Mr Alecos Markides is reported as saying (Cyprus Mail October 8) that the report of the commission of enquiry into the cyprus financial crisis “does not say anything dramatically new that wasn’t known beforehand”.
As a distinguished lawyer I am sure he realises that many cases go to court where the guilt of the defendant is popularly believed to be obvious. In that sense conviction provides nothing new.
But ‘knowing something and backing it up with systematic evidence are two different things. Having sat through most of the commission’s proceedings, I found that the testimony of the various witnesses provided a depth of understanding and a documentation of what happened that was both useful and necessary.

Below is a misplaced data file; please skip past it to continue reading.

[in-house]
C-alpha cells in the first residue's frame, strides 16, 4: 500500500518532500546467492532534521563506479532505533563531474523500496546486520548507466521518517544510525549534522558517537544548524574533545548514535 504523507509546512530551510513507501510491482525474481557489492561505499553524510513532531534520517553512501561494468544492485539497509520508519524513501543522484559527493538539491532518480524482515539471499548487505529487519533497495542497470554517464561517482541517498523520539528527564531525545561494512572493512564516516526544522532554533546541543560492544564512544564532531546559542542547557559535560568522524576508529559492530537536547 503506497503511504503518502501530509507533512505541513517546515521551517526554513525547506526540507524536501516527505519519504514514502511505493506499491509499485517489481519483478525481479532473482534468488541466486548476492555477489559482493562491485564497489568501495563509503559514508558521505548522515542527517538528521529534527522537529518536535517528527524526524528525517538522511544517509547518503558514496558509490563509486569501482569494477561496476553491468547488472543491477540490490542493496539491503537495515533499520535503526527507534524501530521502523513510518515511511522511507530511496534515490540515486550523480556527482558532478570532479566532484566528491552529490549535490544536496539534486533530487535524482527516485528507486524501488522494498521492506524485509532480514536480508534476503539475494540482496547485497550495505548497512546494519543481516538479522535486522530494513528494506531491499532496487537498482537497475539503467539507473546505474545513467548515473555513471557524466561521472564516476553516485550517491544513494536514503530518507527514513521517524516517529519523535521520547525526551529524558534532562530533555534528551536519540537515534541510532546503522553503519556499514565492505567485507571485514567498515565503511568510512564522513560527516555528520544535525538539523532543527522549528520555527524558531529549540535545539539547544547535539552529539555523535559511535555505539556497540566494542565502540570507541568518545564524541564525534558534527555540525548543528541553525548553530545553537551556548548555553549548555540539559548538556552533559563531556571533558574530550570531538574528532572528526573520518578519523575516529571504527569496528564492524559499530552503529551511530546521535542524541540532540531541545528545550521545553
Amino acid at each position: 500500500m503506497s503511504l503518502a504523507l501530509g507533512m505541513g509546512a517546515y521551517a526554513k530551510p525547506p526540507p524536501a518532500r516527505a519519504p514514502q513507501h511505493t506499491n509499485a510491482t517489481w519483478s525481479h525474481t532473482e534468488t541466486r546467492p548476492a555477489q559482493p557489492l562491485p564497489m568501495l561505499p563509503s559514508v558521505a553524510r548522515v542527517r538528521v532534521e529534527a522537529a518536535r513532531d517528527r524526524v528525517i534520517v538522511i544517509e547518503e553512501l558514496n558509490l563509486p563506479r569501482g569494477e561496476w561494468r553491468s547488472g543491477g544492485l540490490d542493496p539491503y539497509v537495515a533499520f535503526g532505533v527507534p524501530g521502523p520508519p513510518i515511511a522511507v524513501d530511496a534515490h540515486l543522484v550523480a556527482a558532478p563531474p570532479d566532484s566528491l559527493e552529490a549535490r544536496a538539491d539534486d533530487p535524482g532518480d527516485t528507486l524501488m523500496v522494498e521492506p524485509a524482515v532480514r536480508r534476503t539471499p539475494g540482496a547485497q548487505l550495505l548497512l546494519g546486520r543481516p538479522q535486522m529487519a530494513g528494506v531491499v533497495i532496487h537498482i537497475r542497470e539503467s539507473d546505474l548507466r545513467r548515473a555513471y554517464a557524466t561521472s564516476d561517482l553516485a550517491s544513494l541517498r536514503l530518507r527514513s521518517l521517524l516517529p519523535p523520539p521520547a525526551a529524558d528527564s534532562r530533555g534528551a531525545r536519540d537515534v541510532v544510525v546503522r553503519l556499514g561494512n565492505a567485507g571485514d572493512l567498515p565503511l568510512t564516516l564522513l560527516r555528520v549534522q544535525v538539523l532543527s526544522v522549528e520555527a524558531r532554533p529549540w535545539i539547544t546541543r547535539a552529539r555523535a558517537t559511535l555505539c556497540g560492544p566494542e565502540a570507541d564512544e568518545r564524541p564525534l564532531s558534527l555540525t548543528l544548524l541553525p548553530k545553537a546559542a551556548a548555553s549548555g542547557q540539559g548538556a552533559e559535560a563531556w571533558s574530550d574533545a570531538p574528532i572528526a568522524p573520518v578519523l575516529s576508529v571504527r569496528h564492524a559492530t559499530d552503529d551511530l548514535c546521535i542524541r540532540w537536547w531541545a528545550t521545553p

As for ‘new’. Attributing responsibility to political parties strikes me as something novel for Cyprus and a practice which hopefully other reports will not hesitate to follow where appropriate.
Of course, the dry legal tone of the report cannot fully reflect the picture of incompetence, corruption and political self-serving reflected in the testimony of the many witnesses. It is difficult to understand how and who elected these people. Perhaps some responsibility for the Cyprus crisis also lies in this direction.
Dr Jim Leontiades, CIIM and Economic Advisor to the Commission of Inquiry into the Cyprus Financial Crisis